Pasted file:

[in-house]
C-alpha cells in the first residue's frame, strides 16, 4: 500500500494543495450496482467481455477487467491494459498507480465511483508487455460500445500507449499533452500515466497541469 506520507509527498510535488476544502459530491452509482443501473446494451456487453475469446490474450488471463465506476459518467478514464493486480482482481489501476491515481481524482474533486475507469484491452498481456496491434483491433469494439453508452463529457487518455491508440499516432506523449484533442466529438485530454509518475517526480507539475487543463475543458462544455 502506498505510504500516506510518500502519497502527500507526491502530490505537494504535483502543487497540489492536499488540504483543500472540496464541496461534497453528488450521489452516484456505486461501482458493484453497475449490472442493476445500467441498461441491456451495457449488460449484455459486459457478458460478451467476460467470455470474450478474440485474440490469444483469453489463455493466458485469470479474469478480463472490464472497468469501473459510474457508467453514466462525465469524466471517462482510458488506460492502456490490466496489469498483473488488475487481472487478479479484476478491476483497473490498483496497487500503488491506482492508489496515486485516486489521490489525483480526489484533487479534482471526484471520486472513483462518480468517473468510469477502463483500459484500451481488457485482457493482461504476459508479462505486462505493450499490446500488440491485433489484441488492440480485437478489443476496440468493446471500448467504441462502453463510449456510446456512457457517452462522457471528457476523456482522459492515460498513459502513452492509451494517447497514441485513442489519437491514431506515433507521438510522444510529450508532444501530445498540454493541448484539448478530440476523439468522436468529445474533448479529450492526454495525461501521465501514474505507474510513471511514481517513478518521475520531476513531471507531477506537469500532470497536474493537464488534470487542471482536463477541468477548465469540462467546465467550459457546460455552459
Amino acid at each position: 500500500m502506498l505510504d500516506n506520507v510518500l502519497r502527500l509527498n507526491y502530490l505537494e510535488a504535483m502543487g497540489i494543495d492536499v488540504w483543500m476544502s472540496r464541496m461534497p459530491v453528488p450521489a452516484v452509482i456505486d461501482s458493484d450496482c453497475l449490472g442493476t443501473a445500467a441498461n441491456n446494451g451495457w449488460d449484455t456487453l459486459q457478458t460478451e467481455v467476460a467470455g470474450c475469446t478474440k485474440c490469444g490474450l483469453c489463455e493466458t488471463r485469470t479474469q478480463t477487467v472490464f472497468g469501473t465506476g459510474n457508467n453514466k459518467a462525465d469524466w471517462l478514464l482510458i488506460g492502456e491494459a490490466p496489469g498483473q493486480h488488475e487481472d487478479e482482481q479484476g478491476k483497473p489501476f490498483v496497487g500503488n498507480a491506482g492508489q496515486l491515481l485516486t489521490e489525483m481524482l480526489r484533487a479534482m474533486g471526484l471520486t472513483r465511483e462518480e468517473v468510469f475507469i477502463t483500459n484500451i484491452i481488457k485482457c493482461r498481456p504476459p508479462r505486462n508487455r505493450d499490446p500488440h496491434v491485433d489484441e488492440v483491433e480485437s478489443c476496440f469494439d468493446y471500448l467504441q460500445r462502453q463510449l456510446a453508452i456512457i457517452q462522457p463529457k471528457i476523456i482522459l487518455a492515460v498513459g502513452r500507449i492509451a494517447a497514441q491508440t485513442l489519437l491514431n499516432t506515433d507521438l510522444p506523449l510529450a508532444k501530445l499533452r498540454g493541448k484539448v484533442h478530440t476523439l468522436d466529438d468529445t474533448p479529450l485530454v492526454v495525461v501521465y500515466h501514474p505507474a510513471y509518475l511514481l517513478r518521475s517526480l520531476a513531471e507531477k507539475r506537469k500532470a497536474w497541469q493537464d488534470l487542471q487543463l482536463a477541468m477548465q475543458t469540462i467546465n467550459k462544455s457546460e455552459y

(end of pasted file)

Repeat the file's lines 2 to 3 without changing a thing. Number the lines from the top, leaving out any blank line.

C-alpha cells in the first residue's frame, strides 16, 4: 500500500494543495450496482467481455477487467491494459498507480465511483508487455460500445500507449499533452500515466497541469 506520507509527498510535488476544502459530491452509482443501473446494451456487453475469446490474450488471463465506476459518467478514464493486480482482481489501476491515481481524482474533486475507469484491452498481456496491434483491433469494439453508452463529457487518455491508440499516432506523449484533442466529438485530454509518475517526480507539475487543463475543458462544455 502506498505510504500516506510518500502519497502527500507526491502530490505537494504535483502543487497540489492536499488540504483543500472540496464541496461534497453528488450521489452516484456505486461501482458493484453497475449490472442493476445500467441498461441491456451495457449488460449484455459486459457478458460478451467476460467470455470474450478474440485474440490469444483469453489463455493466458485469470479474469478480463472490464472497468469501473459510474457508467453514466462525465469524466471517462482510458488506460492502456490490466496489469498483473488488475487481472487478479479484476478491476483497473490498483496497487500503488491506482492508489496515486485516486489521490489525483480526489484533487479534482471526484471520486472513483462518480468517473468510469477502463483500459484500451481488457485482457493482461504476459508479462505486462505493450499490446500488440491485433489484441488492440480485437478489443476496440468493446471500448467504441462502453463510449456510446456512457457517452462522457471528457476523456482522459492515460498513459502513452492509451494517447497514441485513442489519437491514431506515433507521438510522444510529450508532444501530445498540454493541448484539448478530440476523439468522436468529445474533448479529450492526454495525461501521465501514474505507474510513471511514481517513478518521475520531476513531471507531477506537469500532470497536474493537464488534470487542471482536463477541468477548465469540462467546465467550459457546460455552459
Amino acid at each position: 500500500m502506498l505510504d500516506n506520507v510518500l502519497r502527500l509527498n507526491y502530490l505537494e510535488a504535483m502543487g497540489i494543495d492536499v488540504w483543500m476544502s472540496r464541496m461534497p459530491v453528488p450521489a452516484v452509482i456505486d461501482s458493484d450496482c453497475l449490472g442493476t443501473a445500467a441498461n441491456n446494451g451495457w449488460d449484455t456487453l459486459q457478458t460478451e467481455v467476460a467470455g470474450c475469446t478474440k485474440c490469444g490474450l483469453c489463455e493466458t488471463r485469470t479474469q478480463t477487467v472490464f472497468g469501473t465506476g459510474n457508467n453514466k459518467a462525465d469524466w471517462l478514464l482510458i488506460g492502456e491494459a490490466p496489469g498483473q493486480h488488475e487481472d487478479e482482481q479484476g478491476k483497473p489501476f490498483v496497487g500503488n498507480a491506482g492508489q496515486l491515481l485516486t489521490e489525483m481524482l480526489r484533487a479534482m474533486g471526484l471520486t472513483r465511483e462518480e468517473v468510469f475507469i477502463t483500459n484500451i484491452i481488457k485482457c493482461r498481456p504476459p508479462r505486462n508487455r505493450d499490446p500488440h496491434v491485433d489484441e488492440v483491433e480485437s478489443c476496440f469494439d468493446y471500448l467504441q460500445r462502453q463510449l456510446a453508452i456512457i457517452q462522457p463529457k471528457i476523456i482522459l487518455a492515460v498513459g502513452r500507449i492509451a494517447a497514441q491508440t485513442l489519437l491514431n499516432t506515433d507521438l510522444p506523449l510529450a508532444k501530445l499533452r498540454g493541448k484539448v484533442h478530440t476523439l468522436d466529438d468529445t474533448p479529450l485530454v492526454v495525461v501521465y500515466h501514474p505507474a510513471y509518475l511514481l517513478r518521475s517526480l520531476a513531471e507531477k507539475r506537469k500532470a497536474w497541469q493537464d488534470l487542471q487543463l482536463a477541468m477548465q475543458t469540462i467546465n467550459k462544455s457546460e455552459y